Our references are usually designers or design schools…architects or comic illustrators if we push it, we rarely cite events or characters that have little or nothing to do with our closest practice. I must confess, however, that two of my greatest influences in order to tackle design processes are the Cold War and the American invasion of Baghdad. Allow me to explain.
During the Cold War, intelligence work on both side consisted of coming up with questions such as: How many missiles does the Soviet Union have? Where are they? How far can they reach? Where are they pointing? How accurate are they? All of these questions had an answer, a solution, although at that time it was not yet known.
These questions solve a very concrete type of problem. We are faced with empty boxes. When we find the information that fits in them, we fill them and the problem is solved.
We call these problems puzzles. Sometimes they seem incredibly complicated, but once created, the puzzles are easy to understand, even if they are not easy to solve. We are easily forgiven when we cannot solve a puzzle; key information is missing in order to solve it; information was hidden; someone is hiding a fundamental piece of information in order to clarify it: the client, user, market, etc.
In order to solve puzzles we need to compile information. We look for information to fill the gaps of our answers. This involves a considerable expense of time and money. In order to solve the question of how many nuclear warheads the Soviet Union had, the United States built expensive satellites, created enormous research agencies, and designed a complex network of spies that it deployed in Soviet territory. What is frustrating about puzzles is the lack of information, but its solution widely compensates for the cost of research.
Presenting many of our clients’ problems as if they were puzzles is very appealing to the design world. We know how to research, we are experts in holding workshops with clients, we skillfully execute tests with users, and additionally, we compile hundreds of statistics through analysis. Many companies are thrilled with this approach; their ultimate goal is to find a clear answer, a simple solution to their problems. When we make mistakes in solving puzzles, it ends up being relatively easy for our clients to forgive us: it is not our fault, but rather a lack of information.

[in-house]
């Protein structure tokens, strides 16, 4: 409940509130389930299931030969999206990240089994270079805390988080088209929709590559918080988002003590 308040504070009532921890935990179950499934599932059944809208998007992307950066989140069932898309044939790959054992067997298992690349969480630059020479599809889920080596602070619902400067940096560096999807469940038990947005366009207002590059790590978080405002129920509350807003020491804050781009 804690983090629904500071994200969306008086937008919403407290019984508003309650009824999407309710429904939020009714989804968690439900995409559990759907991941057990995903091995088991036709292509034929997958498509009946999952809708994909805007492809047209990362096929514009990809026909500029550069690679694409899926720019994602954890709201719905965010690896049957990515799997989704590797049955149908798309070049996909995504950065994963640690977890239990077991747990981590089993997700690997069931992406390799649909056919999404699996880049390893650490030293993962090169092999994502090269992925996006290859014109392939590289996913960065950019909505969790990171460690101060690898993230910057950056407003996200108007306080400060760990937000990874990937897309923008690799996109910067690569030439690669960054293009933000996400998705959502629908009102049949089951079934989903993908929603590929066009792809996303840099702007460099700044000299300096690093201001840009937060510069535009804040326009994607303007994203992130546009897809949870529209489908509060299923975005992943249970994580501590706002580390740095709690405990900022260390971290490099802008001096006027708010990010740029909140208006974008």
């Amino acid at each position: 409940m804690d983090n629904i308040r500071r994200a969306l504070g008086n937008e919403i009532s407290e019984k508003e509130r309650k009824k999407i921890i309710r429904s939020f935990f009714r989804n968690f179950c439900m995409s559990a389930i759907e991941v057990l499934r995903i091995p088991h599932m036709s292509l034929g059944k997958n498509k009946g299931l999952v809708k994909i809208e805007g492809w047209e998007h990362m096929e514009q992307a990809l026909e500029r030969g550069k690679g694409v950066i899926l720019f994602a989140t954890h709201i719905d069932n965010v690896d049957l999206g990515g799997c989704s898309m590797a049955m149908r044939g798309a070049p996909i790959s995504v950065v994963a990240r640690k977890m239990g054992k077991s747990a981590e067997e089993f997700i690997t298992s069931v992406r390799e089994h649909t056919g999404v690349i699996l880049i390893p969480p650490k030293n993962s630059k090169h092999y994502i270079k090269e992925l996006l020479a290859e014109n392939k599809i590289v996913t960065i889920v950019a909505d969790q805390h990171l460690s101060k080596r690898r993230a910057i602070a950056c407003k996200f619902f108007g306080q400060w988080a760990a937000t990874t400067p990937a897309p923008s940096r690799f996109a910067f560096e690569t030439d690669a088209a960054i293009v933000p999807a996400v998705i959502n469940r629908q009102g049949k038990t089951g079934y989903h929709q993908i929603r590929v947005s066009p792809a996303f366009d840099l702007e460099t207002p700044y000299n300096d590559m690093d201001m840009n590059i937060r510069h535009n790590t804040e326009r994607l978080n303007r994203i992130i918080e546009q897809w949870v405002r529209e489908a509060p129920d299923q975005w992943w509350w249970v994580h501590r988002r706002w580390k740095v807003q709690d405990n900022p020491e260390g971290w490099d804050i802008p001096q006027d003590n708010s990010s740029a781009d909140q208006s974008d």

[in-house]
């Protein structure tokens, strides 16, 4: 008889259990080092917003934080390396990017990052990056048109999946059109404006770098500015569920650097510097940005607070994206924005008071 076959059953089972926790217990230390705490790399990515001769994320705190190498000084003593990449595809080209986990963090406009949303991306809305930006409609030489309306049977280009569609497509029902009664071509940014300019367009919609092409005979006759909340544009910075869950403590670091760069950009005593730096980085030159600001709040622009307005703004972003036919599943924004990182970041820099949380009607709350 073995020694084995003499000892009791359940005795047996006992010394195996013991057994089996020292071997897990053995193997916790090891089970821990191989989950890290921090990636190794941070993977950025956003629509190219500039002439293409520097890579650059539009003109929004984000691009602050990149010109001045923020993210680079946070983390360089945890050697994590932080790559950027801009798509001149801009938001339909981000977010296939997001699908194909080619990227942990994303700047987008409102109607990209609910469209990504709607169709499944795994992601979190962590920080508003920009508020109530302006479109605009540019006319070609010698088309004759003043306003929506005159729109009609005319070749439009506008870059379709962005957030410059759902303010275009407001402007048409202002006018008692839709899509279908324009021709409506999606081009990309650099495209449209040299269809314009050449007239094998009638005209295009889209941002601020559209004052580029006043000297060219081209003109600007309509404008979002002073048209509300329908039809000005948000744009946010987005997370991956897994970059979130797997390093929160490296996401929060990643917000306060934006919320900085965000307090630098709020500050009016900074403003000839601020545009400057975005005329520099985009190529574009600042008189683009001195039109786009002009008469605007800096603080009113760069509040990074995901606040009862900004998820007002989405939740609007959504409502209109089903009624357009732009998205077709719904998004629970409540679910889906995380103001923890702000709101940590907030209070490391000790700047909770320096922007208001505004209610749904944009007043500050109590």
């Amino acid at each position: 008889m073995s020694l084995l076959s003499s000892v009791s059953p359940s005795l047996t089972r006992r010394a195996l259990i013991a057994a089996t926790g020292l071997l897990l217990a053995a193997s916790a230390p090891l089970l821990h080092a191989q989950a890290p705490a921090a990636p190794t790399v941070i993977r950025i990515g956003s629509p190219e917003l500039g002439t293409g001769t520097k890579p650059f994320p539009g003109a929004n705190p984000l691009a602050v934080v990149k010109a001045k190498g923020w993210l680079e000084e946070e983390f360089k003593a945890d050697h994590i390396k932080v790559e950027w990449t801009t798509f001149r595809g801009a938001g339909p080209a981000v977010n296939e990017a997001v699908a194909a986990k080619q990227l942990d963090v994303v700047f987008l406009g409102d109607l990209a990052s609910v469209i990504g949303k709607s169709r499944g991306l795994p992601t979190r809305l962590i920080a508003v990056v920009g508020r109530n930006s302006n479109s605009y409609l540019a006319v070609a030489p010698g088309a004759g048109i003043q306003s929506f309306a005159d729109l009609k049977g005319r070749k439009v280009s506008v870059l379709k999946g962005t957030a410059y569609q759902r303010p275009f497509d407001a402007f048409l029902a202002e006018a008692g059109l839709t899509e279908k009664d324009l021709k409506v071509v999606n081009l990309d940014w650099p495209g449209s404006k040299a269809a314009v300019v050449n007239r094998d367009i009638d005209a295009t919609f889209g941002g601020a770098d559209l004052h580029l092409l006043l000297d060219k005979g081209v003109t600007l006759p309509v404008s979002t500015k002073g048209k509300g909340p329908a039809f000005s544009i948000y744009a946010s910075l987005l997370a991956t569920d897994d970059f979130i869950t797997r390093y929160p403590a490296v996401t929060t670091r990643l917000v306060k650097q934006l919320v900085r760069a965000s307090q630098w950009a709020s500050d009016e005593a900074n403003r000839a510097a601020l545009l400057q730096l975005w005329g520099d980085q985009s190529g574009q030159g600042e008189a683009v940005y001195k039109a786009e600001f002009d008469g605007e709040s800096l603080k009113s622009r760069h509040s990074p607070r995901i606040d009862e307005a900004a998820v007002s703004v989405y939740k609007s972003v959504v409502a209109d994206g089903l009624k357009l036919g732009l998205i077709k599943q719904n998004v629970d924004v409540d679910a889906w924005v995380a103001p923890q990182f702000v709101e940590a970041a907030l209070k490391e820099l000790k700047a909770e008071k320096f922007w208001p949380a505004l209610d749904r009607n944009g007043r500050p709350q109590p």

I would venture to say that the origin of our “puzzle” vision is based on usability. The user is not able to perform a task because the button is not positioned correctly; users cannot read well because the contrast between the text and the background is too low, the column width is not right, the font size is off, etc. Now then, are all of our problems puzzles, or do other kinds exist?
There are problems known as mysteries. In these, no concrete information solves the general problem. Think about the way to answer this question: What will happen in Iraq after an American invasion to topple Saddam Hussein? The answer to that question was not simple; we are not looking for a statistic that offers clarity. Now we need to make a judgment, a hypothesis regarding the problem, and we know that we will have to live with a certain degree of doubt in our response.
The distinction between puzzles and mysteries is not trivial. In mysteries, no isolated information solves the problem on its own; the amount of information itself is part of the problem. Puzzles always have a satisfactory answer, a conclusion. Mysteries do not generally have a definitive answer, because the answer is contingent, it depends on a future interaction with factors of which we are not aware; not because they are hidden, simply because there are too many of them to be understood and correctly processed.
What is surprising about mysteries is not that we have little information; the issue is that we have too much. The CIA had a vision for the Baghdad invasion, the Pentagon another, the State Department another, all of the taxi drivers in Baghdad had a vision regarding what would happen after an invasion. Here we are faced with a mystery.
The majority of design projects, at least the worthwhile ones, are mysteries, not puzzles. We constantly see design solutions that address mysteries as if they were puzzles. This is mission impossible. This sin leads many of our clients to never-ending workshops, research with no clear purpose, which only seeks to accumulate information, final products that show a glaring lack of judgment and vision. People increasingly think that our job is to create intermediate deliverables, prototypes with realistic effects that only seek to sensationalize and to justify excessive budgets.
When I was asked “What do designers do?”. A voice within me automatically responded:
“A designer solves problems within a set of constraints.”
In this small but great quote, there are two words closely tied to one another: “problems” and “constraints”; its understanding terribly affects our work. Designing to address mysteries requires courage in the face of a problem, clear positioning, and the assumption of reasonable doubt in our conclusions.
Honesty in presenting our process to the client, explaining that our research can only be used to rule out 99% of the information found, but also showing at the same time that we are dealing with work that is essential for generating insights. All of our efforts and experience is poured into simple hypotheses in the form of an interface, but they are hypotheses that will contain the critical factors of a problem, that is designing. In order to do this, designers are needed to face mysteries head on, not to solve puzzles.
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